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Ann Pediatr Endocrinol Metab. 2016 Jun;21(2):70-74. English. Original Article. https://doi.org/10.6065/apem.2016.21.2.70
Hwang SM , Kim MS , Lee DY .
Department of Pediatrics, Chonbuk National University Medical School, Jeonju, Korea. children@jbnu.ac.kr
Research Institute of Clinical Medicine of Chonbuk National University-Biomedical Institute of Chonbuk National University Hospital, Jeonju, Korea.
Abstract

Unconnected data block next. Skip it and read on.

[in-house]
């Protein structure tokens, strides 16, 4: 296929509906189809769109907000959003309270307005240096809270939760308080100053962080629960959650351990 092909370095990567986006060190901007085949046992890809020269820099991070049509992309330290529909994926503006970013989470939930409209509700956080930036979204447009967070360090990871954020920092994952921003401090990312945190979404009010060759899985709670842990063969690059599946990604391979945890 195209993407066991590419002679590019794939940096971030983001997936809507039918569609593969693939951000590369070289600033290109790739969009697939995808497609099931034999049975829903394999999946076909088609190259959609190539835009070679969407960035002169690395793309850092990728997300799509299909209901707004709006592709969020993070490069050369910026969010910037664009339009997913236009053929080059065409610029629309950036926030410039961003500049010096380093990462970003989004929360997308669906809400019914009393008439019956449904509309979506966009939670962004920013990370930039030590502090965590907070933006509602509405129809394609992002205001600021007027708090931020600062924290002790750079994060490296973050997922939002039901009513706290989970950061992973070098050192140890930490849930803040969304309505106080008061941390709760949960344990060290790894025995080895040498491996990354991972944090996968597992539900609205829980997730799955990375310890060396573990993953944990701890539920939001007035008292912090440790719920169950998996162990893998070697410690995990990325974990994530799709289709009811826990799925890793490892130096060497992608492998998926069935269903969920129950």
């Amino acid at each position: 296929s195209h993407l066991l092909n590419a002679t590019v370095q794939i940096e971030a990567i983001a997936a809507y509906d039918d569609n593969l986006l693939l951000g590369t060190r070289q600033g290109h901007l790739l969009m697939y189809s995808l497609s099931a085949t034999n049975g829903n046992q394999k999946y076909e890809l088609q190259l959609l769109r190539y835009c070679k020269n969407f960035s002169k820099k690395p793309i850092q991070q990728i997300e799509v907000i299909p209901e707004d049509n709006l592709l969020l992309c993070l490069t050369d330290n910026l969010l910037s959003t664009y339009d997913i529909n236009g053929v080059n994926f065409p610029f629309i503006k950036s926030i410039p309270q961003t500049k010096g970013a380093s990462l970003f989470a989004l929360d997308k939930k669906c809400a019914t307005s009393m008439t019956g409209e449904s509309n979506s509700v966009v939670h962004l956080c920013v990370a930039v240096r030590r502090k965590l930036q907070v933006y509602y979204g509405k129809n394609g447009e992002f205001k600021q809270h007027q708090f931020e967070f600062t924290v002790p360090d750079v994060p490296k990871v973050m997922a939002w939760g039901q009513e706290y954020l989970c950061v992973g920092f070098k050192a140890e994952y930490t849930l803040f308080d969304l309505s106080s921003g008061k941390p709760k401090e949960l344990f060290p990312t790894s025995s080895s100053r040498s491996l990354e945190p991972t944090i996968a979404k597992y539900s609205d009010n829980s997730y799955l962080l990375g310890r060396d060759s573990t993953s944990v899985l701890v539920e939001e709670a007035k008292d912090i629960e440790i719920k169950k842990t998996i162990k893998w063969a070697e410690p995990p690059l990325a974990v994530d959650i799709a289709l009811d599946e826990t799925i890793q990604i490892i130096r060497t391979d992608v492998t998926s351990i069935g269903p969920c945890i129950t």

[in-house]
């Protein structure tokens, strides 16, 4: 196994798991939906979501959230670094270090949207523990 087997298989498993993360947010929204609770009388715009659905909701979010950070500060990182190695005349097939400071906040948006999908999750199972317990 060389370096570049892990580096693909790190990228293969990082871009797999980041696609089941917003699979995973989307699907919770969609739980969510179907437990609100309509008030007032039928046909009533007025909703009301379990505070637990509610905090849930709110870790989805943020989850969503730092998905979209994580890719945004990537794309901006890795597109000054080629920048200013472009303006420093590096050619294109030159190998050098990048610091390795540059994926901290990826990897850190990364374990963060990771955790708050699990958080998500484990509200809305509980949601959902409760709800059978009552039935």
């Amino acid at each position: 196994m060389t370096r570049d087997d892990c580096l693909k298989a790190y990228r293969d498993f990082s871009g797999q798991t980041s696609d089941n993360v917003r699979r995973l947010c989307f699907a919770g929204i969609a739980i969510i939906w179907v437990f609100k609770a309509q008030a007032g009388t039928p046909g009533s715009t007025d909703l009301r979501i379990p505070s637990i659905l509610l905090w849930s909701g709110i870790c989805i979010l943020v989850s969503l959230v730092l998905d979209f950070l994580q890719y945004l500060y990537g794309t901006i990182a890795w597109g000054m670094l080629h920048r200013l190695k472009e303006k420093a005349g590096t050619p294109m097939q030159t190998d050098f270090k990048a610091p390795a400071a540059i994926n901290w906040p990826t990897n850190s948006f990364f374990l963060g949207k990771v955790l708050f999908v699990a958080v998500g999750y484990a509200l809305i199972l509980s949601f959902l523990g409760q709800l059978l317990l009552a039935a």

PURPOSE: We aimed to investigate the predictive factors for early response to methimazole (MMI) in pediatric patients with Graves disease (GD). METHODS: Our study included 44 pediatric patients who were diagnosed with GD between January 1, 1993, and December 31, 2013, and were available for follow-up, achieving a normalization of thyroid functions (TFs) at the Chonbuk National University Hospital Pediatric Department. We retrospectively analyzed TFs such as tri-iodothyronine (T3), free thyroxine (fT4), thyroid-stimulating hormone (TSH), and thyroid antibody levels at diagnosis. We also examined their family history of thyroid disease, symptoms at presentation, and normalization time for TF after treatment. We divided our clinical series of patients into the following 4 age groups: <7 years old, 7-12 years old, 13-15 years old, and 16-18 years old. RESULTS: At diagnosis, the time of normalization of T3 was significantly shorter in the higher antimicrosomal antibody (AMA) group compared with the lower AMA group (2.53 months vs. 6.18 months) (P<0.05). However, the time of normalization of T3/fT4/TSH had no significant correlations with other variables such as age, sex, a family history of thyroid diseases, thyroglobulin, thyroid-stimulating immunoglobulin, or antithyroglobulin antibody (ATA). CONCLUSION: Higher serological titers of AMA at diagnosis may have prognostic value in the response to initial MMI treatment in pediatric hyperthyroid GD patients.

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